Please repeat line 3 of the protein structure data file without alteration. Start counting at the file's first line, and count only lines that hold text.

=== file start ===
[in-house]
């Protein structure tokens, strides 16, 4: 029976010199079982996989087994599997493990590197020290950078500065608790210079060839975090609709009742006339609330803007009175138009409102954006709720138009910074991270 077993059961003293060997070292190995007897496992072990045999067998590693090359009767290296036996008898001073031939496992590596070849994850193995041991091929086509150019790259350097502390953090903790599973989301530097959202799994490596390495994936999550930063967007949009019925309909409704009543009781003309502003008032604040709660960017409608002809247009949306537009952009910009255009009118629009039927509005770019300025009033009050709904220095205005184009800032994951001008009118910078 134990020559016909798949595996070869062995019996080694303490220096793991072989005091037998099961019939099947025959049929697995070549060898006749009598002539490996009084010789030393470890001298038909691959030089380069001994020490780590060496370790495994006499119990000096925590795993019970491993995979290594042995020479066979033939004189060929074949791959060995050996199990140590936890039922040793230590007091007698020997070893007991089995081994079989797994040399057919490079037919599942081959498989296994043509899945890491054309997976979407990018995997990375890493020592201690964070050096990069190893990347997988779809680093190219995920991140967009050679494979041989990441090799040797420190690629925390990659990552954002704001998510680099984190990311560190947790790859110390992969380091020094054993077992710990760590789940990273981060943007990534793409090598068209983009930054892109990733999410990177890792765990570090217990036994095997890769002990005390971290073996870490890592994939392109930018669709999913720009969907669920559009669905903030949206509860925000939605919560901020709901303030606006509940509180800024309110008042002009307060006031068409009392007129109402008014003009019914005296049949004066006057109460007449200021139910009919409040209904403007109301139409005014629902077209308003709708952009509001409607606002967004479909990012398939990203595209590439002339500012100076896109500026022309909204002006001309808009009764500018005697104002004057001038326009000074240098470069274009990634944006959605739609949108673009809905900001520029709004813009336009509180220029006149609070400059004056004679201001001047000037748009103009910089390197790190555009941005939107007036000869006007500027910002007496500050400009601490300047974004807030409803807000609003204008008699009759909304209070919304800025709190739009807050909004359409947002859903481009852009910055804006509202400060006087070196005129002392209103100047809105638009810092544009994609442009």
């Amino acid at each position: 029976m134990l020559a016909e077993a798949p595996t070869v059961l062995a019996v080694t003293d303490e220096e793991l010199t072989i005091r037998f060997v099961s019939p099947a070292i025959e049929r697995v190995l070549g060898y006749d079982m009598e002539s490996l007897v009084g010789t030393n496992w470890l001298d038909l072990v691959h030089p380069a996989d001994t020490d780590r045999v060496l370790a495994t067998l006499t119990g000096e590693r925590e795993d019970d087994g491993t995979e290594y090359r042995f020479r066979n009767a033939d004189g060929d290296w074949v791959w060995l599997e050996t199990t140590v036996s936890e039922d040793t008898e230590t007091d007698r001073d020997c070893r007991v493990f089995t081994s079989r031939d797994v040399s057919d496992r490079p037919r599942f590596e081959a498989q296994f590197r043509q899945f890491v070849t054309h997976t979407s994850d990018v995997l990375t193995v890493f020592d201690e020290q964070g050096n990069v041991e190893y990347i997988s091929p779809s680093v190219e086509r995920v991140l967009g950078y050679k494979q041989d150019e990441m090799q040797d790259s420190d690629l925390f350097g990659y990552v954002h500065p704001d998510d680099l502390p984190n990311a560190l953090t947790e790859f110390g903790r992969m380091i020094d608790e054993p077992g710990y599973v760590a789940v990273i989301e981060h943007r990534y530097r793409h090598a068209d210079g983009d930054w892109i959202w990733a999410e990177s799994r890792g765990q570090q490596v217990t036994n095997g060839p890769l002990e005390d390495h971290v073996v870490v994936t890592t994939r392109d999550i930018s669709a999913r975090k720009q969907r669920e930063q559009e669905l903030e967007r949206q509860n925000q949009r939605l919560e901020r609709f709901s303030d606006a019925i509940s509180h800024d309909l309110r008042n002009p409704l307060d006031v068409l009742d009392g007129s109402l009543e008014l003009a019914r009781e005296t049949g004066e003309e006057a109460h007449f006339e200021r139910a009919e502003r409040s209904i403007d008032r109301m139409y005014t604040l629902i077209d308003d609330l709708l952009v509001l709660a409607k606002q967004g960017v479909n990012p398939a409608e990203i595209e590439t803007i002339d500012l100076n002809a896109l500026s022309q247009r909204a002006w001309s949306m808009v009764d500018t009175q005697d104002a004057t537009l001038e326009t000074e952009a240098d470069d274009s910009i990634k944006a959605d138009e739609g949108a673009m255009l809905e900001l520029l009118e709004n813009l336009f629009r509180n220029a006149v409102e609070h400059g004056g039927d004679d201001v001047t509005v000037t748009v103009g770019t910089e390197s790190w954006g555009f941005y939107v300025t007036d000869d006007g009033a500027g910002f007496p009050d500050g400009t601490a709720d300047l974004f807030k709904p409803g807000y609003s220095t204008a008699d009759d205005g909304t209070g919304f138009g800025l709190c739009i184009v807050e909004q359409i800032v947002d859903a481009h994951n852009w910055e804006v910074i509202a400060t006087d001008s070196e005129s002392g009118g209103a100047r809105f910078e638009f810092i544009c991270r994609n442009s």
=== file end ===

């Amino acid at each position: 029976m134990l020559a016909e077993a798949p595996t070869v059961l062995a019996v080694t003293d303490e220096e793991l010199t072989i005091r037998f060997v099961s019939p099947a070292i025959e049929r697995v190995l070549g060898y006749d079982m009598e002539s490996l007897v009084g010789t030393n496992w470890l001298d038909l072990v691959h030089p380069a996989d001994t020490d780590r045999v060496l370790a495994t067998l006499t119990g000096e590693r925590e795993d019970d087994g491993t995979e290594y090359r042995f020479r066979n009767a033939d004189g060929d290296w074949v791959w060995l599997e050996t199990t140590v036996s936890e039922d040793t008898e230590t007091d007698r001073d020997c070893r007991v493990f089995t081994s079989r031939d797994v040399s057919d496992r490079p037919r599942f590596e081959a498989q296994f590197r043509q899945f890491v070849t054309h997976t979407s994850d990018v995997l990375t193995v890493f020592d201690e020290q964070g050096n990069v041991e190893y990347i997988s091929p779809s680093v190219e086509r995920v991140l967009g950078y050679k494979q041989d150019e990441m090799q040797d790259s420190d690629l925390f350097g990659y990552v954002h500065p704001d998510d680099l502390p984190n990311a560190l953090t947790e790859f110390g903790r992969m380091i020094d608790e054993p077992g710990y599973v760590a789940v990273i989301e981060h943007r990534y530097r793409h090598a068209d210079g983009d930054w892109i959202w990733a999410e990177s799994r890792g765990q570090q490596v217990t036994n095997g060839p890769l002990e005390d390495h971290v073996v870490v994936t890592t994939r392109d999550i930018s669709a999913r975090k720009q969907r669920e930063q559009e669905l903030e967007r949206q509860n925000q949009r939605l919560e901020r609709f709901s303030d606006a019925i509940s509180h800024d309909l309110r008042n002009p409704l307060d006031v068409l009742d009392g007129s109402l009543e008014l003009a019914r009781e005296t049949g004066e003309e006057a109460h007449f006339e200021r139910a009919e502003r409040s209904i403007d008032r109301m139409y005014t604040l629902i077209d308003d609330l709708l952009v509001l709660a409607k606002q967004g960017v479909n990012p398939a409608e990203i595209e590439t803007i002339d500012l100076n002809a896109l500026s022309q247009r909204a002006w001309s949306m808009v009764d500018t009175q005697d104002a004057t537009l001038e326009t000074e952009a240098d470069d274009s910009i990634k944006a959605d138009e739609g949108a673009m255009l809905e900001l520029l009118e709004n813009l336009f629009r509180n220029a006149v409102e609070h400059g004056g039927d004679d201001v001047t509005v000037t748009v103009g770019t910089e390197s790190w954006g555009f941005y939107v300025t007036d000869d006007g009033a500027g910002f007496p009050d500050g400009t601490a709720d300047l974004f807030k709904p409803g807000y609003s220095t204008a008699d009759d205005g909304t209070g919304f138009g800025l709190c739009i184009v807050e909004q359409i800032v947002d859903a481009h994951n852009w910055e804006v910074i509202a400060t006087d001008s070196e005129s002392g009118g209103a100047r809105f910078e638009f810092i544009c991270r994609n442009s």